Notes on Of Mice and Men Themes

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Of Mice and Men Topic Tracking: Landscape

Landscape 1: Before we meet any characters the narrator introduces us to the California valley, along the Salinas River, and its beautiful landscape. These descriptions of nature bookend sections of the novel. They are very poetic and stand apart from the rest of the novel, which is composed primarily of dialogue. An example:

"Evening of a hot day started the little wind to moving among the leaves. The shade climbed up the hills toward the top. On the sand banks the rabbits sat as quietly as little gray, sculptured stones." Chapter 1, pg. 2.

The description of the green river and its yellow sands is a quiet image, broken only by the entrance of George and Lennie.

Landscape 2: The conditions of the bunkhouse starkly contrast the lush and beautiful description of the valley's landscape. Inside the bunkhouse it is dark and dull. Each man's bunk is the same as the others. Each has a little shelf to put his belongings on, but that is all. The contrast between this man-made world and that of nature is described as follows:

"At about ten o'clock in the morning the sun threw a bright dust-laden bar through one of the side windows, and in and out of the beam flies shot like rushing stars." Chapter 2, pg. 17 - 18.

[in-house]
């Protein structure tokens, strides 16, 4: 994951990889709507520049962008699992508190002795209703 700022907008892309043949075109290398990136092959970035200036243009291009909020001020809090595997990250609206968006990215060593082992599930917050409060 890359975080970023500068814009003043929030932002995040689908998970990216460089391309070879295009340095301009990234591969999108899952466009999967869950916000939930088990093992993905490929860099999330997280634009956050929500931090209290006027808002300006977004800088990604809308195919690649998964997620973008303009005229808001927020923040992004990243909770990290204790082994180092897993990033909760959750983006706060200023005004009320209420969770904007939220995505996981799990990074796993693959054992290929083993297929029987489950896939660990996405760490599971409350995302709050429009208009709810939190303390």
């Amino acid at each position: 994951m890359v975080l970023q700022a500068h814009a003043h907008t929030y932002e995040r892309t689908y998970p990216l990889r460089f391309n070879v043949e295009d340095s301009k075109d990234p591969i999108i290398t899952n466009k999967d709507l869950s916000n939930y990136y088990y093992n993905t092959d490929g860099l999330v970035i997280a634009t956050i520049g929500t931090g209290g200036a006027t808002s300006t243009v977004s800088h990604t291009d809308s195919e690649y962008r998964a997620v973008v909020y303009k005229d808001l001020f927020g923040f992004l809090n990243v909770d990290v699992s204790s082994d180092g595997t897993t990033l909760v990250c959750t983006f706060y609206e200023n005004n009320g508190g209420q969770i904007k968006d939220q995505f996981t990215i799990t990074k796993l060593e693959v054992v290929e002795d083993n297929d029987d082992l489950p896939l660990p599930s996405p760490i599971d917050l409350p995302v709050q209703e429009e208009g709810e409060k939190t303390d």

Landscape 3: For the third consecutive chapter Steinbeck begins with a description of the setting. He contrasts the dark bunkhouse with the light still visible outside:

"Although there was evening brightness showing through the windows of the bunk house, inside it was dusk." Chapter 3, pg. 38.

Landscape 4: After Lennie leaves and Curley's wife lies dead in the hay, a strange quiet settles over the barn:

"As happens sometimes, a moment settled and hovered and remained for much more than a moment. And sound stopped and movement stopped for much, much more than a moment." Chapter 5, pg. 93.

This moment lingers, then decisively ends when Candy enters the barn, looking for Lennie.

Landscape 5: The book ends as it began-by the banks of the Salinas River. The scene is described as tranquil and beautiful, just as in the first chapter:

"Already the sun had left the valley to go climbing up the slopes of the Gabilan mountains, and the hilltops were rosy in the sun." Chapter 6, pg. 99.

The Salinas River and its creatures have not changed despite the turmoil Lennie and George have suffered.

Landscape 6: After the shot is fired, there is a description of how the landscape reacts to the violence:

"The crash of the shot rolled up the hills and rolled down again." Chapter 6, pg. 106.

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